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Posts Tagged ‘silence of suicide bereavement’

“It is difficult for suicide survivors to express their thoughts after a suicide,” write Christopher Lukas and Henry Seiden. “In contrast to the aftermath of ‘normal’ deaths, friends and relatives often don’t want to talk about the events surrounding a suicide. In fact, many people don’t want to admit that the death was a suicide….[One reason for this unwillingness] is surely that family members don’t want to expose the blame and guilt they feel: the blame they feel toward other family members, the guilt they feel about themselves” (Silent Grief: Living in the Wake of Suicide, pp.111-112).

To Lukas and Seiden, silence becomes the “Grand Bargain” following suicide that, while apparently addressing the problem of blame and guilt, also compounds the impact of suicide and damages the grieving process. “Silence,” they state, “is an enemy.” (pp. 112-113).

With everyone in my family, there was never any doubt about the cause of Mary’s death. It was called “suicide” from the first hour and not muddied by the words “accidental overdose.” We took hold of the bitter reality together, and no energy went toward maintaining the illusion that Mary died other than self-destructively.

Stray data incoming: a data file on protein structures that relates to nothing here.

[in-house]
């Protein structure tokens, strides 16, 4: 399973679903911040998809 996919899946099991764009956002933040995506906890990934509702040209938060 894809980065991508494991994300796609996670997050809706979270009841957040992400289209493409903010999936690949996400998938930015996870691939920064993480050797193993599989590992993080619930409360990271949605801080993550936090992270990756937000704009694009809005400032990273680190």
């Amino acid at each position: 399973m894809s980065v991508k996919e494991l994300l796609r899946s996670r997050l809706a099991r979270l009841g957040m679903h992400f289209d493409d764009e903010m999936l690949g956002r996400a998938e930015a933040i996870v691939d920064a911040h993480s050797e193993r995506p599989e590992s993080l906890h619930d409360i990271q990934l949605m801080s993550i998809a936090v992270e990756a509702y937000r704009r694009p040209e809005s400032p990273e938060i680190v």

That isn’t to say there was no family silence over the years; silence prevailed. Whenever family members came together during the holidays or for birthdays, there was silence about Mary but also gratitude–however muted–for the moment we were sharing. Far from being a blame-suppressing ploy, I think our silence was a sign of respect for deeply shared sorrow.

Might a family gathering designed for the disclosure of thoughts and feelings have helped? Possibly. Might it have soothed my mother and me to sit down and weep together? Probably a little. But we were all suicide survivors, all devastated, all trying to make it through the day. The kind of extensive talking and listening I needed–therapy, by another name–members of my family couldn’t be expected to provide. And I never thought a “Grand Bargain” had anything to do with that.

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